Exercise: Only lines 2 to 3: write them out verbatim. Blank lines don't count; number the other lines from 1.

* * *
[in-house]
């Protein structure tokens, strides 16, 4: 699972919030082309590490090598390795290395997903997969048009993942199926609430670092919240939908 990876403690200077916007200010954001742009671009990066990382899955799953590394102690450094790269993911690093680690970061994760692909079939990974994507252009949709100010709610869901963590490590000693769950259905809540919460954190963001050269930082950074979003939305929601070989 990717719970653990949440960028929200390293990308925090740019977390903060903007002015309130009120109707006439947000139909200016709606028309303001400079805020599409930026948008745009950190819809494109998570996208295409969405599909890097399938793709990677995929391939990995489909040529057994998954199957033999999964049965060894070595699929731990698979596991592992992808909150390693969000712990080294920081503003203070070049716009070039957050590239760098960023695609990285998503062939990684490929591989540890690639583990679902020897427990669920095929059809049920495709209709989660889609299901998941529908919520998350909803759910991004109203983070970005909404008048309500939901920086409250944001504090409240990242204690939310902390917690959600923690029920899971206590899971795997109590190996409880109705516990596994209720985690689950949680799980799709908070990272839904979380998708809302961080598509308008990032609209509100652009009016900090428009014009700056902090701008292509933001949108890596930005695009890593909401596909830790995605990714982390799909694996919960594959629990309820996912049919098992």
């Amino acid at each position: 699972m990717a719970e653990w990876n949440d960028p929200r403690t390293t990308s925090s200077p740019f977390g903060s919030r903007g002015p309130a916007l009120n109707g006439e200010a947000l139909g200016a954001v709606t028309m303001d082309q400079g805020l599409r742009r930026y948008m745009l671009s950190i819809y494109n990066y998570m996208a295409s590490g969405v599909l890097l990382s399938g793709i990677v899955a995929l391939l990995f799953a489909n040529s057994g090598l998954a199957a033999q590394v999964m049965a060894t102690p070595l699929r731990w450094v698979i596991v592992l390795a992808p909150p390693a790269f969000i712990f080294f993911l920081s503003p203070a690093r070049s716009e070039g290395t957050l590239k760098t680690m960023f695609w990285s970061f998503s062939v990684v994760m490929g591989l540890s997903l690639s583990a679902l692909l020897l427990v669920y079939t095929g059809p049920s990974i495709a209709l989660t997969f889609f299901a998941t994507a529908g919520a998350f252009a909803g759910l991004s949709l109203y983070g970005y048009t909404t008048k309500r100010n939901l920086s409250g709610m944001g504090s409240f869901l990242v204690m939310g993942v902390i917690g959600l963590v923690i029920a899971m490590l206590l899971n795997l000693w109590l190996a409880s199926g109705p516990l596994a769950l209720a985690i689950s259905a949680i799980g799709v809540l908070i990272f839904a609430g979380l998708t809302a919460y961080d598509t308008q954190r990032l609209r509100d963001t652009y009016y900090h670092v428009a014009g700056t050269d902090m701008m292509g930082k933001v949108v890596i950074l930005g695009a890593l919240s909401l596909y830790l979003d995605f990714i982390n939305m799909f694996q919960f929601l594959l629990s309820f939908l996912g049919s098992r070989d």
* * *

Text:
């Protein structure tokens, strides 16, 4: 699972919030082309590490090598390795290395997903997969048009993942199926609430670092919240939908 990876403690200077916007200010954001742009671009990066990382899955799953590394102690450094790269993911690093680690970061994760692909079939990974994507252009949709100010709610869901963590490590000693769950259905809540919460954190963001050269930082950074979003939305929601070989 990717719970653990949440960028929200390293990308925090740019977390903060903007002015309130009120109707006439947000139909200016709606028309303001400079805020599409930026948008745009950190819809494109998570996208295409969405599909890097399938793709990677995929391939990995489909040529057994998954199957033999999964049965060894070595699929731990698979596991592992992808909150390693969000712990080294920081503003203070070049716009070039957050590239760098960023695609990285998503062939990684490929591989540890690639583990679902020897427990669920095929059809049920495709209709989660889609299901998941529908919520998350909803759910991004109203983070970005909404008048309500939901920086409250944001504090409240990242204690939310902390917690959600923690029920899971206590899971795997109590190996409880109705516990596994209720985690689950949680799980799709908070990272839904979380998708809302961080598509308008990032609209509100652009009016900090428009014009700056902090701008292509933001949108890596930005695009890593909401596909830790995605990714982390799909694996919960594959629990309820996912049919098992």
């Amino acid at each position: 699972m990717a719970e653990w990876n949440d960028p929200r403690t390293t990308s925090s200077p740019f977390g903060s919030r903007g002015p309130a916007l009120n109707g006439e200010a947000l139909g200016a954001v709606t028309m303001d082309q400079g805020l599409r742009r930026y948008m745009l671009s950190i819809y494109n990066y998570m996208a295409s590490g969405v599909l890097l990382s399938g793709i990677v899955a995929l391939l990995f799953a489909n040529s057994g090598l998954a199957a033999q590394v999964m049965a060894t102690p070595l699929r731990w450094v698979i596991v592992l390795a992808p909150p390693a790269f969000i712990f080294f993911l920081s503003p203070a690093r070049s716009e070039g290395t957050l590239k760098t680690m960023f695609w990285s970061f998503s062939v990684v994760m490929g591989l540890s997903l690639s583990a679902l692909l020897l427990v669920y079939t095929g059809p049920s990974i495709a209709l989660t997969f889609f299901a998941t994507a529908g919520a998350f252009a909803g759910l991004s949709l109203y983070g970005y048009t909404t008048k309500r100010n939901l920086s409250g709610m944001g504090s409240f869901l990242v204690m939310g993942v902390i917690g959600l963590v923690i029920a899971m490590l206590l899971n795997l000693w109590l190996a409880s199926g109705p516990l596994a769950l209720a985690i689950s259905a949680i799980g799709v809540l908070i990272f839904a609430g979380l998708t809302a919460y961080d598509t308008q954190r990032l609209r509100d963001t652009y009016y900090h670092v428009a014009g700056t050269d902090m701008m292509g930082k933001v949108v890596i950074l930005g695009a890593l919240s909401l596909y830790l979003d995605f990714i982390n939305m799909f694996q919960f929601l594959l629990s309820f939908l996912g049919s098992r070989d």